I was asked to put a banner ad on my site (which I wouldn’t do for something unrelated to the subject matter of this blog) or review a remote control toy sold by xenonproject.com. I don’t normally respond when someone asks for posting content of something that’s off topic from this blog. But I’ve been wanting to try a remote control helicopter for a few years now. I chose to review the S107G Mini Gyro 3 Channel Helicopter by Syma, which they sent to me free of charge for this review. I hope this one time you’ll allow me to take a rare departure from the main objective of this blog, Christianity, and have some fun in a different way. If you are coming here from a Google search and want to see what Christianity is about, please see Christianity Explored and feel free to explore this site.
This helicopter is the smallest in their line and is made for indoor use only. Even being too close to a slight breeze from a fan or a furnace register can throw it off. The cost is $25 plus shipping, which is inexpensive, but as you’ll see, it’s not cheap. It’s 5 inches long, 2 inches wide and three inches high but seems much bigger, probably because of the blades.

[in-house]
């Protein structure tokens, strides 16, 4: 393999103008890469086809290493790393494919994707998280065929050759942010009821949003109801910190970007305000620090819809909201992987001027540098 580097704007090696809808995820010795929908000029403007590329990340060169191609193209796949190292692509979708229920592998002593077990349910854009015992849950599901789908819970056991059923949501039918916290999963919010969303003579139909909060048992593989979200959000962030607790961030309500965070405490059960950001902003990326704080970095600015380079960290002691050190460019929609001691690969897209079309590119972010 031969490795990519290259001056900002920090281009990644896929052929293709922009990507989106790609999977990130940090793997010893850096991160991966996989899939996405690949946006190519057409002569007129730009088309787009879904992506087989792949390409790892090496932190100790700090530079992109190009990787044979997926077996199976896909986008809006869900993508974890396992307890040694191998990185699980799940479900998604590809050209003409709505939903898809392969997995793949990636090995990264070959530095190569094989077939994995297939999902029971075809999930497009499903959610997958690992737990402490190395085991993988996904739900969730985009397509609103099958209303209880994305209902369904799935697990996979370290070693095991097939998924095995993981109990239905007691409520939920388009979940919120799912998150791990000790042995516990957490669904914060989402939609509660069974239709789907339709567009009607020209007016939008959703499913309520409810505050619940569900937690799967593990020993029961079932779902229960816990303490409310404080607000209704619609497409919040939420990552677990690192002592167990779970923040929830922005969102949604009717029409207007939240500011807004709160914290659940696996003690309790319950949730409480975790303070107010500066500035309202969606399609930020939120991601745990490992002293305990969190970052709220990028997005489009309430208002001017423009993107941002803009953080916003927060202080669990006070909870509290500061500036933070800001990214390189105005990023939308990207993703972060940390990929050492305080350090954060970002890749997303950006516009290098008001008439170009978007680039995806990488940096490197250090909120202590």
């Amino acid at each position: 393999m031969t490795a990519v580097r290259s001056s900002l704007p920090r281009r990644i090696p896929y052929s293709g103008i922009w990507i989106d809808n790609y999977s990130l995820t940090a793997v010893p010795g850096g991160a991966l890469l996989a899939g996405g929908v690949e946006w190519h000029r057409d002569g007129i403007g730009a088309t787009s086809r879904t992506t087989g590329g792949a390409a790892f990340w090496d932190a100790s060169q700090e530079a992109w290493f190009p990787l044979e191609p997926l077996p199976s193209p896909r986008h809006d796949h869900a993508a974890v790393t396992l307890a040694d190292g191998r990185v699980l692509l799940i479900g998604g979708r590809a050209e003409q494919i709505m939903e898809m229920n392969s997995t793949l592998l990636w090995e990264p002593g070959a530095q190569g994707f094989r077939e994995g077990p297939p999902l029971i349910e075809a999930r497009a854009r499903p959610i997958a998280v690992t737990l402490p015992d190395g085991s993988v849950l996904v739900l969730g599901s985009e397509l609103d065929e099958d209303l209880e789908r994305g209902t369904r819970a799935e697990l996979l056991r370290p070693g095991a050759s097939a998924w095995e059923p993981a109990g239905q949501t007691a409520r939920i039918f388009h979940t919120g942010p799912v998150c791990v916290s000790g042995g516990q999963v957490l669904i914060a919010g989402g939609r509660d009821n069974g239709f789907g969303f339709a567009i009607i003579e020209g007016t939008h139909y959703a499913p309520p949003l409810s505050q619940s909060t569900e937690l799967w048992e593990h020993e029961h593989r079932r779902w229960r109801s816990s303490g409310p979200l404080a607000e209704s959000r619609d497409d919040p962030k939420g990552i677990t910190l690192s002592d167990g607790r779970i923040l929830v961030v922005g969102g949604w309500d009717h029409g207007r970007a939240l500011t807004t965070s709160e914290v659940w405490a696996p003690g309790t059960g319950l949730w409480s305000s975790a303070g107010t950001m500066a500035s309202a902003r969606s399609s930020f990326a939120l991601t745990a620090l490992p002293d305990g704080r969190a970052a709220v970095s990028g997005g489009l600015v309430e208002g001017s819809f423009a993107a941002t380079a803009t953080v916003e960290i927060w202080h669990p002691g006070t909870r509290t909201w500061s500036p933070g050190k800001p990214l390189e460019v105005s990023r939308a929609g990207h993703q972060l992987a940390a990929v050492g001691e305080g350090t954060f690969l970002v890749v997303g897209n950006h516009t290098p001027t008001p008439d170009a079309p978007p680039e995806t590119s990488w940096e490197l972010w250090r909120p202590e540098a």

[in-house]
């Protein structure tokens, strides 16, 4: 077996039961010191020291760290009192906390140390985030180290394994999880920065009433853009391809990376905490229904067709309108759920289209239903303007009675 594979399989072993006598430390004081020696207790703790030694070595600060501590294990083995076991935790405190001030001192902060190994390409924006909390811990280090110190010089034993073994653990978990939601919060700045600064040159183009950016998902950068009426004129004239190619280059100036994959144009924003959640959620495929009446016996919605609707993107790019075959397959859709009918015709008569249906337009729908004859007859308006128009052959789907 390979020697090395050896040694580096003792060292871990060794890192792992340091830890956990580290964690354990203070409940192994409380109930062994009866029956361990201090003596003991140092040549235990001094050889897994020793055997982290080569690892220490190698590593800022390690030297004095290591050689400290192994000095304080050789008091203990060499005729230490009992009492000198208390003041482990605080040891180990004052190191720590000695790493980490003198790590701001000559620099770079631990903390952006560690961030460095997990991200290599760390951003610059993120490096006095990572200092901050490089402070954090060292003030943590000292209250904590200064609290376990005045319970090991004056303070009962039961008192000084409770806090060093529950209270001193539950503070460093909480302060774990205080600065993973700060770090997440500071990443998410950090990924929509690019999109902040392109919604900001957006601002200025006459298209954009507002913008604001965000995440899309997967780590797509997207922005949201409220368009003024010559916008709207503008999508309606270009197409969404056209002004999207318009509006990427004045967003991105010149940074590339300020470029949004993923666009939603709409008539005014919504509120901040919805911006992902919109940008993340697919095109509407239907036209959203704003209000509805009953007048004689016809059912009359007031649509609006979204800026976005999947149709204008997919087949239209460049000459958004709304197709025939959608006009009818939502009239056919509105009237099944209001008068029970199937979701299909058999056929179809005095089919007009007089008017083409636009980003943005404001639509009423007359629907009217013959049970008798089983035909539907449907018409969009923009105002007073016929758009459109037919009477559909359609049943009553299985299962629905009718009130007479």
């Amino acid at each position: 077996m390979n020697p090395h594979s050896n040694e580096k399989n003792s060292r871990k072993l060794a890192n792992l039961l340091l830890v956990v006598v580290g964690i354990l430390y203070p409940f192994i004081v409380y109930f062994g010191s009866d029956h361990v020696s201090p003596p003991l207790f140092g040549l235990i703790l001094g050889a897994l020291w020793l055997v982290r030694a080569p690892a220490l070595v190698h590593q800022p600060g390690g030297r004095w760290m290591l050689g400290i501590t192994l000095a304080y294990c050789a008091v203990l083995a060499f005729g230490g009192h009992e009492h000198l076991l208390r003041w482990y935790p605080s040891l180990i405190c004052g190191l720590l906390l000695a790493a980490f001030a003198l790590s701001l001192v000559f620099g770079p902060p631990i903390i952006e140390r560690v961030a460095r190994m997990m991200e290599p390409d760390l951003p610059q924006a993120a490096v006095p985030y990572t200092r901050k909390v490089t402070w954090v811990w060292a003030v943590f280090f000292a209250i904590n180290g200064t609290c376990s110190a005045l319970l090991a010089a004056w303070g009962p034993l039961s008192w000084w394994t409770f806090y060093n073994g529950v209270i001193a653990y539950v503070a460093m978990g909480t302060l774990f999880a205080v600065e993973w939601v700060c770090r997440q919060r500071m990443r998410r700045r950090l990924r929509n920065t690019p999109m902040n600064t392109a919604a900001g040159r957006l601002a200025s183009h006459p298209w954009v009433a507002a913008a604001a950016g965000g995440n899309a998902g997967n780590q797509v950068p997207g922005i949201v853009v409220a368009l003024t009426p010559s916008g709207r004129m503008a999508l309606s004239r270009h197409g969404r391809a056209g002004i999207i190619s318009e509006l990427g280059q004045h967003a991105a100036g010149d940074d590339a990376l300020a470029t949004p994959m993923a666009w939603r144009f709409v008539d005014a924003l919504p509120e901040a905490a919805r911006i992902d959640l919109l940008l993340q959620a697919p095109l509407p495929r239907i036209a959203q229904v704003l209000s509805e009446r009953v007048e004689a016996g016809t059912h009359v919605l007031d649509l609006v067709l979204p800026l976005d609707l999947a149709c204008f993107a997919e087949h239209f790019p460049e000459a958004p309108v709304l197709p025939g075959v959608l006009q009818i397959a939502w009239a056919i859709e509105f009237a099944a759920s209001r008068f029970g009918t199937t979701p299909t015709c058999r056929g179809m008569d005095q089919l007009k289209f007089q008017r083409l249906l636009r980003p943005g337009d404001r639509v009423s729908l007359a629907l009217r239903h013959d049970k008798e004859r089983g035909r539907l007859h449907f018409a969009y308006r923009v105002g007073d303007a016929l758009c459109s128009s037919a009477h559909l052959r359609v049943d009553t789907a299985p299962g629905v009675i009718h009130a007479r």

The flying time is about 6 minutes which could be seen as a plus or minus. The rechargeable battery (included within the helicopter but is replaceable) needs to be small because of how small the helicopter is, which also keeps it affordable. This makes it good for taking breaks when working in your home office, having fun with the kids or just learning how to fly yourself. Time isn’t wasted playing video games for hours on end. The helicopter is recharged via USB on your computer and takes a maximum of 30 minutes. There is a red light in the USB connector that turns on when the recharging is complete.
There are only two negatives I can find with this product. The remote control uses six AA batteries, which is an awkward number for those of us who use rechargeable batteries, in addition to being of a lot of batteries, especially since they’re not included.
The other is aesthetics. The plastic gears and metal sides of the helicopter are visible. It would be nice to have a panel covering them, but again this would add weight, reduce flying time and increase cost, so I’m certainly willing to live with that. You will see this in the photographs I shot below.
On to the good stuff. Flying this is great. Once I learned that the up lever on the remote needs to be turned up harder than I would have thought to get it up and flying, it’s fairly easy to get it going. That doesn’t mean you will be able to do figure eights in a day but you’ll be taking off and landing, hopefully without crashing much or at all. Start out slow.